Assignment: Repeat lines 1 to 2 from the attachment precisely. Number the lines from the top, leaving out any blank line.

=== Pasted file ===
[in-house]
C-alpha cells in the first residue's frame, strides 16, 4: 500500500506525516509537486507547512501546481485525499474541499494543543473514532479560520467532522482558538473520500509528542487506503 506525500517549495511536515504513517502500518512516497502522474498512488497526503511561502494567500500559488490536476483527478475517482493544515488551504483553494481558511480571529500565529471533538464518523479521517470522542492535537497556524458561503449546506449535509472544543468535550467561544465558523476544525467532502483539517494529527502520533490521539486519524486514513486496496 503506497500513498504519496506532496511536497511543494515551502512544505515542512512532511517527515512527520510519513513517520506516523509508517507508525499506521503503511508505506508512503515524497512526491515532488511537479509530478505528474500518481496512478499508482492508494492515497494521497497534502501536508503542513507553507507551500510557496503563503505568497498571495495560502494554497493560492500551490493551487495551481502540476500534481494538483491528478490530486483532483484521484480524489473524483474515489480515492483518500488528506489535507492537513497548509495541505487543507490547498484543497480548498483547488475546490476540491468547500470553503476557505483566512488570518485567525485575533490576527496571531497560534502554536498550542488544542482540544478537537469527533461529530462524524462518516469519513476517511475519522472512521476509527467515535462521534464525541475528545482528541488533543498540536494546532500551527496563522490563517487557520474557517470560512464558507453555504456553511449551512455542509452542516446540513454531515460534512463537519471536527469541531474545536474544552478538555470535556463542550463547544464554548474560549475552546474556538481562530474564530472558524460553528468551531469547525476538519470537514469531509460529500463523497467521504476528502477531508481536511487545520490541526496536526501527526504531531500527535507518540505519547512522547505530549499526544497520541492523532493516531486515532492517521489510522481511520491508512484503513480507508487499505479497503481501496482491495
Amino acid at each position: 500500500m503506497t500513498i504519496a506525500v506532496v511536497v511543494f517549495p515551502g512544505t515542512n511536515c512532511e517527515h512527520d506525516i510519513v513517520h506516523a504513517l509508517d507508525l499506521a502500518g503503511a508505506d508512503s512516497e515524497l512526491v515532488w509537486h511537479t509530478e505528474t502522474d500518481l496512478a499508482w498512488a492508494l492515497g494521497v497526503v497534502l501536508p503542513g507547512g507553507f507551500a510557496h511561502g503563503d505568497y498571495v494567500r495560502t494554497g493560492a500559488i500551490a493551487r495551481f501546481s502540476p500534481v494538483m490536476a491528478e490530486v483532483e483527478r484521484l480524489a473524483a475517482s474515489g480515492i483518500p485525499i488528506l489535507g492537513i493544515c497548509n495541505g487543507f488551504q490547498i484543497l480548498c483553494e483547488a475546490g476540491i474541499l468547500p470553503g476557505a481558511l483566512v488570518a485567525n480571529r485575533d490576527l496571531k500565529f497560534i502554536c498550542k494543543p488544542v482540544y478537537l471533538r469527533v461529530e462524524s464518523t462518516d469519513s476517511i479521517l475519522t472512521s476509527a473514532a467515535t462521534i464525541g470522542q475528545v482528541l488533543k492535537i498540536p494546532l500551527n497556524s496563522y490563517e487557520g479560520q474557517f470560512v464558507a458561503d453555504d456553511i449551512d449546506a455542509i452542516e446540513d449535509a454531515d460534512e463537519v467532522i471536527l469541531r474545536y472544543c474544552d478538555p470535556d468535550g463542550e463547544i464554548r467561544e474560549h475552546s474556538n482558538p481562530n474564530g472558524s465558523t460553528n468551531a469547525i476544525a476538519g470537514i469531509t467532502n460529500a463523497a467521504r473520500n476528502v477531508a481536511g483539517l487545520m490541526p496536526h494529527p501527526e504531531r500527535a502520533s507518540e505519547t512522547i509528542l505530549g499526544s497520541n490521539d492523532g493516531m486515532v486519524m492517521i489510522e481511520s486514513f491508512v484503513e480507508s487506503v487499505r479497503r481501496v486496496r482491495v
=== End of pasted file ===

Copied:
[in-house]
C-alpha cells in the first residue's frame, strides 16, 4: 500500500506525516509537486507547512501546481485525499474541499494543543473514532479560520467532522482558538473520500509528542487506503 506525500517549495511536515504513517502500518512516497502522474498512488497526503511561502494567500500559488490536476483527478475517482493544515488551504483553494481558511480571529500565529471533538464518523479521517470522542492535537497556524458561503449546506449535509472544543468535550467561544465558523476544525467532502483539517494529527502520533490521539486519524486514513486496496 503506497500513498504519496506532496511536497511543494515551502512544505515542512512532511517527515512527520510519513513517520506516523509508517507508525499506521503503511508505506508512503515524497512526491515532488511537479509530478505528474500518481496512478499508482492508494492515497494521497497534502501536508503542513507553507507551500510557496503563503505568497498571495495560502494554497493560492500551490493551487495551481502540476500534481494538483491528478490530486483532483484521484480524489473524483474515489480515492483518500488528506489535507492537513497548509495541505487543507490547498484543497480548498483547488475546490476540491468547500470553503476557505483566512488570518485567525485575533490576527496571531497560534502554536498550542488544542482540544478537537469527533461529530462524524462518516469519513476517511475519522472512521476509527467515535462521534464525541475528545482528541488533543498540536494546532500551527496563522490563517487557520474557517470560512464558507453555504456553511449551512455542509452542516446540513454531515460534512463537519471536527469541531474545536474544552478538555470535556463542550463547544464554548474560549475552546474556538481562530474564530472558524460553528468551531469547525476538519470537514469531509460529500463523497467521504476528502477531508481536511487545520490541526496536526501527526504531531500527535507518540505519547512522547505530549499526544497520541492523532493516531486515532492517521489510522481511520491508512484503513480507508487499505479497503481501496482491495